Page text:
|A Fado Evening|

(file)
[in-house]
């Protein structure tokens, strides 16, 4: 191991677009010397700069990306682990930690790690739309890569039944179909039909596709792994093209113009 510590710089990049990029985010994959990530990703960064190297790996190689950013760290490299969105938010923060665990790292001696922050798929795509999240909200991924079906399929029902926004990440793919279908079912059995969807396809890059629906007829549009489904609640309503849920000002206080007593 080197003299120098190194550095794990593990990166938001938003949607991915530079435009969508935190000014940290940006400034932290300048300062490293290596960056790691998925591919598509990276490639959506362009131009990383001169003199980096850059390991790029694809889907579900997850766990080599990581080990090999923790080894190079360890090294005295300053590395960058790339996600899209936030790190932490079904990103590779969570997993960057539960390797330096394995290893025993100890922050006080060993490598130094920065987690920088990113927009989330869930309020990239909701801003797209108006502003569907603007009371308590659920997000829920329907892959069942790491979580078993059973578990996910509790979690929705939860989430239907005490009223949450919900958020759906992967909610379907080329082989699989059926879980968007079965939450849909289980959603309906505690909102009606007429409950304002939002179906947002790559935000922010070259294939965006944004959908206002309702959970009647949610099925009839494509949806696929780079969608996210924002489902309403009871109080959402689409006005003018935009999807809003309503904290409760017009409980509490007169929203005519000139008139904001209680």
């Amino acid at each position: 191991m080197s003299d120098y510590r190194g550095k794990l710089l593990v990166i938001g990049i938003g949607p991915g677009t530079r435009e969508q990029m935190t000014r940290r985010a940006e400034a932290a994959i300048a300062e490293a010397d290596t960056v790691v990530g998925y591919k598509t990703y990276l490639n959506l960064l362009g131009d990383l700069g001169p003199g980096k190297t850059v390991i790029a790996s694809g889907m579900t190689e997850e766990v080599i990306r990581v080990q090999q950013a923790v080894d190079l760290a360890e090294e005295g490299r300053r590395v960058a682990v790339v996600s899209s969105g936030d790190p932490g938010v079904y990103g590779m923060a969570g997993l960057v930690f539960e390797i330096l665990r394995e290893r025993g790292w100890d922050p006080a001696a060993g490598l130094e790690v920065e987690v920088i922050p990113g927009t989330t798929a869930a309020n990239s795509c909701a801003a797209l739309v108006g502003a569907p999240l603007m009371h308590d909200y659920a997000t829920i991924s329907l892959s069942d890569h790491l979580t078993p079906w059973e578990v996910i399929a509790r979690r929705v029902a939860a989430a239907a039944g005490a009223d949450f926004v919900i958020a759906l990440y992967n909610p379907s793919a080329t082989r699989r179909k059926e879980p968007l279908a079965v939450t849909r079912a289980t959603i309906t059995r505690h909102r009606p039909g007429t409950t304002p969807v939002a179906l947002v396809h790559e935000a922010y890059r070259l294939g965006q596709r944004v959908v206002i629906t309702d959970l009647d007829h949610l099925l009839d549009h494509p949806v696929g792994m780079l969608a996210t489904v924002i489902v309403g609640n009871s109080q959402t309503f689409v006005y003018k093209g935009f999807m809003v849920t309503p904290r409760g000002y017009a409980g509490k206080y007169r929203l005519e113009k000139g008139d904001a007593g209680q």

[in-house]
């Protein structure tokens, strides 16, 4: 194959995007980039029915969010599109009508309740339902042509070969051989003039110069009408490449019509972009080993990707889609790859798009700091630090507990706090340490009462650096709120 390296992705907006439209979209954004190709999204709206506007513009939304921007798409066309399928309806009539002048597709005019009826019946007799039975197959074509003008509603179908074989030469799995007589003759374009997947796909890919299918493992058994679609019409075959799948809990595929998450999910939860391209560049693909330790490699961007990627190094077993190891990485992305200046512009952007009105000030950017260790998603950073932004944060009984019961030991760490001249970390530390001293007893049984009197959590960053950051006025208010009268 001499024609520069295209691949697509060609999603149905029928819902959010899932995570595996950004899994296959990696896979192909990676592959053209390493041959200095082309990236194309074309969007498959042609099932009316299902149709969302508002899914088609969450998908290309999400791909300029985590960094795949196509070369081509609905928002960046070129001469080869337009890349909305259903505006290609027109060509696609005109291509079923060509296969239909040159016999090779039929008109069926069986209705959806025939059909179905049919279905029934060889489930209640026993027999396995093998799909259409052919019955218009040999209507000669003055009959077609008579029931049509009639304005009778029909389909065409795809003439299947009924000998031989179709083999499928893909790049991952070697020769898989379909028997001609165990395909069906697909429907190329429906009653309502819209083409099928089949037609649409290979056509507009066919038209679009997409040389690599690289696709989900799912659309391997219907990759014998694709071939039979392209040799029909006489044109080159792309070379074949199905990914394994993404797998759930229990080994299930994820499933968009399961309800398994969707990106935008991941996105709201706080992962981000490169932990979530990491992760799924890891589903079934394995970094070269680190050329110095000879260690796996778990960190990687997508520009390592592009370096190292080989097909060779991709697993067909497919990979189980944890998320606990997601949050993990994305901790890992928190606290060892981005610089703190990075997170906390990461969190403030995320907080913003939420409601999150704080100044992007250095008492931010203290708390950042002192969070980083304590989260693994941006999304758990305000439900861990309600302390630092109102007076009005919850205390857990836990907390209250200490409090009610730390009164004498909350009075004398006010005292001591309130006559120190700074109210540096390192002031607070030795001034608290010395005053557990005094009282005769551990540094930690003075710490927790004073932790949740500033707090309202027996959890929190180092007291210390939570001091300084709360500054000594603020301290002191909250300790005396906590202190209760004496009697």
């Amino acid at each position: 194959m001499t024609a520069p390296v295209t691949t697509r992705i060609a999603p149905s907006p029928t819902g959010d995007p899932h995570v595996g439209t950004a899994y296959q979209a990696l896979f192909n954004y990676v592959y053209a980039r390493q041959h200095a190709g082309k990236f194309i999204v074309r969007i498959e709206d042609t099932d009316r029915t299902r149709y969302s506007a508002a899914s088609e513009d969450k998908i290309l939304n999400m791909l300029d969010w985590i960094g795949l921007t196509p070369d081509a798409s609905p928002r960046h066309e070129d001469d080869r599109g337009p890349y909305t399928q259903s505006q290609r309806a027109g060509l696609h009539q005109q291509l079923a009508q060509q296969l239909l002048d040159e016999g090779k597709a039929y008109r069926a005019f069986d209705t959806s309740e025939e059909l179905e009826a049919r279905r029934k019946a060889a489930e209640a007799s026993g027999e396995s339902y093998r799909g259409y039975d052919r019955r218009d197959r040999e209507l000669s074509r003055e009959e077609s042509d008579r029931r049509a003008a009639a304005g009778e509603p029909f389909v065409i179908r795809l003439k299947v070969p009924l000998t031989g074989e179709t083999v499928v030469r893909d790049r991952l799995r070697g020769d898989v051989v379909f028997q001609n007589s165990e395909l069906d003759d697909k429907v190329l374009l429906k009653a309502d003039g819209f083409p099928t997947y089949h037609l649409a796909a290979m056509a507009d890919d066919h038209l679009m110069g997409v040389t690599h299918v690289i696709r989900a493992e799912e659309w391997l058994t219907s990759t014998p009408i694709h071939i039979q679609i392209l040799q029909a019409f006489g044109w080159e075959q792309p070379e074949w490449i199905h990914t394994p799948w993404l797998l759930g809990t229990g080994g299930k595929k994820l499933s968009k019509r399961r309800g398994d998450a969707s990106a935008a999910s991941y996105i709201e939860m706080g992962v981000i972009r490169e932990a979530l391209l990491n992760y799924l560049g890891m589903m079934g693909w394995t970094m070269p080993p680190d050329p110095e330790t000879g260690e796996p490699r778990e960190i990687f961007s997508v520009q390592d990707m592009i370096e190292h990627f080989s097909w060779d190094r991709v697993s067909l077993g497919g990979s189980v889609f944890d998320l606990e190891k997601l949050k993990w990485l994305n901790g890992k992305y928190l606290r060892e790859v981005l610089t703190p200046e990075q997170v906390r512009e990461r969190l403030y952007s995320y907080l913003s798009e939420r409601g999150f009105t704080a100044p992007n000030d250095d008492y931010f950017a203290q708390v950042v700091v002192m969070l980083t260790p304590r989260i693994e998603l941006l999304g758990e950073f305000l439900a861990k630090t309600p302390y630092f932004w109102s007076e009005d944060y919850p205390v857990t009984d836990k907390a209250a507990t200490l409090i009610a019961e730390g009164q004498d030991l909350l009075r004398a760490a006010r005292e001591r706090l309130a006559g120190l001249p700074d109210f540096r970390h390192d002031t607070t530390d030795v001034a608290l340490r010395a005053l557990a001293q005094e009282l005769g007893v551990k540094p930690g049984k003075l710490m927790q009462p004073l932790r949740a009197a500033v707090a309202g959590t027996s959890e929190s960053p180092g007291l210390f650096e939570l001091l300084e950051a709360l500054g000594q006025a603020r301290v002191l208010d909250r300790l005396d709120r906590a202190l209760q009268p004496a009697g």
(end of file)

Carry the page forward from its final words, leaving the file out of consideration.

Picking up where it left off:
By Peter and Helen EvansLife has a delightful way of mysteriously serving up the unexpected, and our first encounter with Fado was one such unexpected delight. We like to write about living, about the challenges and rewards of striving to live, learn and do right in our human encounter with the immensity and mystery of life. In our day-to-day routines, most of us tend to stick to what we know and avoid the mysterious unknown. Yet, in peaceful, contemplative moments we feel the urge, the pull toward what we have not yet been and known, a larger, more expansive self-expression. Some call it our soul's yearning. The traditions that inspire us tell us this thing called Spirit is within, that heaven is to be found within our own hearts. We enjoy meeting people who strive to express the highest and best in themselves. Browsing through a local newspaper, a small article about a restaurant in the town of Sonoma caught our attention. California’s Sonoma County is known for its wineries and delightful restaurants. We had enjoyed LaSalette’s Portuguese cuisine before, but there was something else distinctly Portuguese and tantalizingly un-familiar on the menu... the music of Fado! Doing a little Web research, it sounded like "Fado" was another expression of that same human encounter with the mystery. In English, the equivalent word is "fate", but this simple translation suggests more questions than it answers, and opens the door onto a personal exploration, beyond the words, of the meaning of life itself. Well, this was too intriguing to resist, and only a few miles from home, too. We arranged to meet and talk with the performers before their first set. Several years before, we had the opportunity to meet with an Iranian musician of mature years, a spontaneous cultural ambassador. He introduced us to his ancient, traditional instrument, whose four strings he played with a bow, upright, like a tiny cello. As we drove to meet the ‘fadistas’, we recalled his words about the inter-dependence of audience and performer. "Until I get to know you, I cannot give my best performance." Over the years we had heard the same response from performers whose aim was not merely to entertain but to express their deep, emotional, soulful engagement with life. The words or actions didn't matter nearly as much as opening themselves to the mystery and letting it flow in a new expression through them. However, in order to do that, they had to push aside their insecurities and their need for approval. It is at this level of expression that an empathetic, attuned audience becomes essential. We realized our Iranian friend wasn't talking about "Peter and Helen" when he said that he needed to know us before he could do his best. As audience, we had to put our personalities aside and listen as naked souls, to offer that true essence we all share with each other. That essence that can understand and share love, grief, sadness and joy with another. We had just read about the importance of connection between fadistas and their listeners, and we wanted to be the "best audience we could," but we were a bit concerned about our chances of "getting the point" of Fado, because neither of us speaks a word of Portuguese! We put our heads through the doorway of LaSalette just as a dapper man with sparkling eyes and a wireless microphone completed the sound-check with a technician. He smiled and said, "We don't work here.... we’re just the performers." He was Norberto Arruda, one of the evening’s two headliners, and we sat and talked for nearly an hour in the lovely, vine-covered patio outside the dining-room. A seasoned professional, Norberto spoke easily about his 30+ years in the States, his 9-piece Latin band, and Fado. As a musical folk art form, it arose from the soil and soul of Portugal over the last two hundred years or so. A singer is accompanied by Portuguese and Spanish guitars. "It’s folk-music. It’s a poem." We were anxious to find out what was unique about Fado, something to help us understand and relate to it, short of taking a crash course in Portuguese. Well, is there really anything unique about the universal human experience of facing the bitter-sweet realities of life? It’s something we all experience. As Norberto said, "Fado could be about anything... love, the passage through life, mothers, fathers, God... a statement, a true statement... but with meaning, you know?" The peculiar emphasis he put on ‘meaning’, suggested something beyond the words. Fado is said to be an expression of "saudade," a difficult word to translate for it means many things, sadness, longing for someone or something, the past or even the future; nostalgia, yearning, wistfulness, all of which is expressed not only in the words and the music but in the very vocal qualities of the singer. Fado in fact is more than music and songs, it is a way of life created by real human drama. This was confirmed when we asked if some of the songs had been translated into English. "Oh, you can't translate them! They’re poetry. Sometimes the whole meaning is in the sound of just one syllable." Well, he masterfully maintained the mystique, so we asked if he could tell us the ‘story’ of a traditional Fado song. He responded by telling us about "Mary of Heaven." "Not ‘that’ Mary!" he clarified, "It’s just her name... Mary of Heaven." The Mary of the song lived in a village by the sea, and was in love with a certain fisherman who sailed off to work on the waves each day. She sat at her window and he would sing to her as he went out and returned. And then one day it happened... her fisherman was lost at sea and didn't return, and now Mary sings her own song of sadness gazing from her window on the empty sea. "Yes, this one is sad... but sometimes Fado can be happy, too!" Even though his explanation was intended to indicate the futility of trying to translate Fado, his understated passion and obvious respect for this simple, universal theme of love and loss was movingly clear as he spoke.